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  • AUSTRALIA

    Optional voting dims democracy

    • Patrick McCabe
    • 18 March 2013
    14 Comments

    Is voting about giving the finger to politicians you can't stand, or determining which candidate is the one most suited to being given power? In a democracy, we maintain that the best candidate is the one who is most preferable to the most people. If some of us refuse to say who they prefer, we can't work out who is the best candidate.

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  • AUSTRALIA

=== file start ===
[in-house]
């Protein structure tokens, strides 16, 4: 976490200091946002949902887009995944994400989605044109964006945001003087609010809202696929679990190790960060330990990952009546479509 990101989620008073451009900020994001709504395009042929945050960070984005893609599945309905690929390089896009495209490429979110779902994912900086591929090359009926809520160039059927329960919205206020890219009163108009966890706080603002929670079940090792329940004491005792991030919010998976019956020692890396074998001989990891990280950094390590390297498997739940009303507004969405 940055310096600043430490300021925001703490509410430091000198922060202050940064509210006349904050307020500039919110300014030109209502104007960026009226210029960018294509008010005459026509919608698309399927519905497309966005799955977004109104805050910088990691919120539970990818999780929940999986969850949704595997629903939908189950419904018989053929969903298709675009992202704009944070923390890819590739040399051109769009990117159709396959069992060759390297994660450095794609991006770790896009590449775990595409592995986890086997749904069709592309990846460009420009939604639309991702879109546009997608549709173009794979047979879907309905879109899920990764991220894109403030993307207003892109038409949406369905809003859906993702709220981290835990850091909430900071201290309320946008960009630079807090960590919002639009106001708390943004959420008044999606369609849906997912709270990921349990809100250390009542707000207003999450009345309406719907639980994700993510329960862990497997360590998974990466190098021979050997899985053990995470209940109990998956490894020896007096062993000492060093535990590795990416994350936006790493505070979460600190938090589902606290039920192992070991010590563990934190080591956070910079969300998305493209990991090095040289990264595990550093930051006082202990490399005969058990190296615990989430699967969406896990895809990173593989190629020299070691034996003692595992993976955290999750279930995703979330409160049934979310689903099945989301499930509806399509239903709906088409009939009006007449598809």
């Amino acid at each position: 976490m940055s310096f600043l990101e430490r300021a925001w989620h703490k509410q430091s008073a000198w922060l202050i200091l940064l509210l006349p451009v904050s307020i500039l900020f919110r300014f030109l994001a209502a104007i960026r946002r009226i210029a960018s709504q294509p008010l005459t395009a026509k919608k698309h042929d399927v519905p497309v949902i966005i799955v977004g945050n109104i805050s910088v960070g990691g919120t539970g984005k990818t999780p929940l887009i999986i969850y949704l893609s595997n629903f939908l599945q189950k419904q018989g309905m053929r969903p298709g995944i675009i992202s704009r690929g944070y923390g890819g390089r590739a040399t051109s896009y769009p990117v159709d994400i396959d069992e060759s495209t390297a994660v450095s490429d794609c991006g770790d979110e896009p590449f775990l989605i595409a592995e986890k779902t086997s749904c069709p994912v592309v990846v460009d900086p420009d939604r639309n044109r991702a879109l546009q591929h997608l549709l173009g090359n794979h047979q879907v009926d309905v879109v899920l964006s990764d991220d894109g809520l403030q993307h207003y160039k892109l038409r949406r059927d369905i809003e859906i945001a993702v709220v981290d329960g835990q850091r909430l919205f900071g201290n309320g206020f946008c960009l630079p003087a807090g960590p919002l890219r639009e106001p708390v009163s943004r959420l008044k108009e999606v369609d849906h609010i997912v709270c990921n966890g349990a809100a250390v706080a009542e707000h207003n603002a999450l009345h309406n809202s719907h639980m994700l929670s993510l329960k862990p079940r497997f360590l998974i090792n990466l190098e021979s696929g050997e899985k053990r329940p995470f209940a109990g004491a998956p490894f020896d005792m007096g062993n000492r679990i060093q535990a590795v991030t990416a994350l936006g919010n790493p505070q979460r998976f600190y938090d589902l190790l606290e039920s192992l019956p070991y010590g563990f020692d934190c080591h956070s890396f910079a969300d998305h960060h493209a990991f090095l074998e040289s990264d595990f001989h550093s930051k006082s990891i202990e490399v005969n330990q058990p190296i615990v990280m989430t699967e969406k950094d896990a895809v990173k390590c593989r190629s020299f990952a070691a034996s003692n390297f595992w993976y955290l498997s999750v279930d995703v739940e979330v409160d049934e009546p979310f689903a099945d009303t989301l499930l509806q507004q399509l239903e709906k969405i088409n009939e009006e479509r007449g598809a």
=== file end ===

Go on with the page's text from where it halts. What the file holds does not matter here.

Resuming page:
How Pope Francis will mend a broken church

    • Michael Mullins
    • 14 March 2013
    21 Comments

    The new pope is a conservative, but as Archbishop of Buenos Aires he chose to live in a small apartment rather than the palatial bishop's residence. He failed to openly challenge Argentina's dictatorship of the late 1970s, but he regarded clericalism as a scourge that 'separates the people of God from salvation'.

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  • AUSTRALIA

    Nice guys of Victorian politics finish last

    • Moira Rayner
    • 13 March 2013
    6 Comments

    Geoff Shaw, who belittled the now-traditional 'welcome to country' and publicly equated gays with dangerous drivers, is currently the most powerful man in Victorian politics. His resignation helped ensure the downfall of the humane and likeable Ted Ballieu, whose achievements as Premier jarred with pre-election promises.